You start reading a book by Gaddis (pick any one of them, it doesn't matter) and you scratch your head. You can't figure out what's going on. You can't quite get used to the diction, the syntax, the flow of the words on the paper. No predicate, or premises (I'll come back to this in a subsequent post), for the characters and action are readily apparent. People aren't named up front. They aren't physically described, their character tics aren't prominently stated. People don't complete their sentences. Interruptions and disruptions prevent the reader from gaining any purchase on what's happening. You feel almost like you're reading a play or a screen-play, not a novel. In a word, albeit hyphenated, Gaddis's books are off-putting, even maddening. At first.
But then, when you read on, something clicks. You spot an unexpected connection or association. A relationship develops. A theme recurs. Something happens. A fact is revealed—though almost always from one side. Then you get the other side's POV on the same fact. And you realize there is a mind at work, here: a complex mind. A competence you couldn't quite see at first. Things fall into place, but are never quite resolved. So, you keep reading on.
Reading Gaddis is a challenge. It is an adventure and, quite frankly, it requires a certain amount of faith in his mastery. To my mind, this faith is never misplaced or betrayed.
CG, like all Gaddis's books, is Boschian or even Brueghel-esque in tone. From the random cruelty that sets the stage in the first paragraph to the uncomprehending chaos of the last scene, it is relentlessly dark, casting a relentlessly "cold eye—on life, on death," and we read and pass by. Here's that first paragraph:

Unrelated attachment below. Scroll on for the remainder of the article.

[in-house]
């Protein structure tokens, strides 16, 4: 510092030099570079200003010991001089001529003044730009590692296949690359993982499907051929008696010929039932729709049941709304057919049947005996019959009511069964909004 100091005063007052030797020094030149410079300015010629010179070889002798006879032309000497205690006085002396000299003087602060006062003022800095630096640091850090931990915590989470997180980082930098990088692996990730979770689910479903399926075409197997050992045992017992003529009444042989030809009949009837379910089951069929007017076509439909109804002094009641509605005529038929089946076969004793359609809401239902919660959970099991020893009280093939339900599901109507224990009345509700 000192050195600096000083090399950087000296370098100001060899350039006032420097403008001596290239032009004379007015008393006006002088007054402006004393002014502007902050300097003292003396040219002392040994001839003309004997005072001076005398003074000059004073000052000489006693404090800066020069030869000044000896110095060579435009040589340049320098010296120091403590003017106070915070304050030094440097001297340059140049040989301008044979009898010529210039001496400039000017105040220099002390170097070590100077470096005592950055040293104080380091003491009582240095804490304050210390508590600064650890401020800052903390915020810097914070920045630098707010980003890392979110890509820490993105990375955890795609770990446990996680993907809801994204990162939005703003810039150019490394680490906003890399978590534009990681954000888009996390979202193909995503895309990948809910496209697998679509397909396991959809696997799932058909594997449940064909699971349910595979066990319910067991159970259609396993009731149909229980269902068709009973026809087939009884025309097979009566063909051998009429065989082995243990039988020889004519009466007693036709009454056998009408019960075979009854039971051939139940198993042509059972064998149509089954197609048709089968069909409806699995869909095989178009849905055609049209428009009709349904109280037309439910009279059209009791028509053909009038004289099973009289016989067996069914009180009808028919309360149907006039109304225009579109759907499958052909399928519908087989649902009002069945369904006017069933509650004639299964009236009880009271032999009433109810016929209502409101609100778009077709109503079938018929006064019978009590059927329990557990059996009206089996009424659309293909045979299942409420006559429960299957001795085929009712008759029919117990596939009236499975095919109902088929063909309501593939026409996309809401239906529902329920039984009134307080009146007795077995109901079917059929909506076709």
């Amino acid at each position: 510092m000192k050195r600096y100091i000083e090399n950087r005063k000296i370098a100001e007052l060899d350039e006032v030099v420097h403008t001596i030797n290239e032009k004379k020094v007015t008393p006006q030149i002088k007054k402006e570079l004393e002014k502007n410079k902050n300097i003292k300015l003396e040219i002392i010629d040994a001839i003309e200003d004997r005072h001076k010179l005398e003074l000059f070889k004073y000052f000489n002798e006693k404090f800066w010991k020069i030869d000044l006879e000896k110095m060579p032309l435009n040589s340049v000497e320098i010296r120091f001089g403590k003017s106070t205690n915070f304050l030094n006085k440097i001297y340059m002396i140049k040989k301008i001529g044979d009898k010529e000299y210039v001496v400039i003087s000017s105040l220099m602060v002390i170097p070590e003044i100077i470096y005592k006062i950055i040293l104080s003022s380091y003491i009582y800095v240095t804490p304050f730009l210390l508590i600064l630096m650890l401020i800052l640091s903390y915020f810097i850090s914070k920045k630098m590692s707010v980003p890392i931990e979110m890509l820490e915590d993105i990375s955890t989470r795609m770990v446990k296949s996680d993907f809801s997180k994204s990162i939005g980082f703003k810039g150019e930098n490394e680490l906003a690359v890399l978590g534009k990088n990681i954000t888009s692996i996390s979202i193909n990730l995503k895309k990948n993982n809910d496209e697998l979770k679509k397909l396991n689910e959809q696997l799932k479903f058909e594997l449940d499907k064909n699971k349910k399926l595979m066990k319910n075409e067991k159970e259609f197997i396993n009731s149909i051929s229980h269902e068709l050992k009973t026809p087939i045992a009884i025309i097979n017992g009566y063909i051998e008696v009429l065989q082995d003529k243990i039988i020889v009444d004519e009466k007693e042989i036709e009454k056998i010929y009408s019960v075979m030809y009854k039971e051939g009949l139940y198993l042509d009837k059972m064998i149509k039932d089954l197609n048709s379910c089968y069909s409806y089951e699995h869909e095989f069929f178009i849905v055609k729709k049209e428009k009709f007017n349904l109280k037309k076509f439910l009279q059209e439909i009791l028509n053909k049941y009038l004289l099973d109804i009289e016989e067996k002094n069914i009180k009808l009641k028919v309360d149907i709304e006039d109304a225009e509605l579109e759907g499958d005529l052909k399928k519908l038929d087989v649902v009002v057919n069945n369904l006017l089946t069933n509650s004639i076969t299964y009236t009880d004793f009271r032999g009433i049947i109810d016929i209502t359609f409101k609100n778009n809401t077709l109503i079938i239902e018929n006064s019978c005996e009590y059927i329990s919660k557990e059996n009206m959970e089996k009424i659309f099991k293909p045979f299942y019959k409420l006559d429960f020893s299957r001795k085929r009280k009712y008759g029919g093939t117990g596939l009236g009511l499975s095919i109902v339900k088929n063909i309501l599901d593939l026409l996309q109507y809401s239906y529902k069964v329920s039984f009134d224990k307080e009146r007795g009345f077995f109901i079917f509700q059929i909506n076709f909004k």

"The bird, a pigeon was it? or a dove (she'd found there were doves here) flew through the air, its colour lost in what light remained. It might have been the wad of rag she'd taken it for at first glance, flung at the smallest of boys out there wiping mud from his cheek where it hit him, catching it up by a wing to fling it back where one of them now with a broken branch for a bat hit it high over a bough caught and flung back and hit again into a swirl of leaves, into a puddle from rain the night before, a kind of battered shuttlecock moulting in a flurry at each blow, hit into the yellow dead end sign on the corner opposite the house where they'd end up that time of day."So much has been written about Gaddis. There are several websites and even a listserve devoted to him. As for CG, the definitive reading is Steven Moore's. Read it.
What, then, if anything, original can I contribute to this dialogue? I'm not a critic per se or a scholar. I'm a writer. My interest is from the writer's point of view: what have I learned about the craft of writing from reading CG? In the course of my Ur-story series of posts, I've enumerated the sorts of things I look for in a work of fiction. I will try to bring those interests and concerns to my reading of this remarkable novel. [to be continued]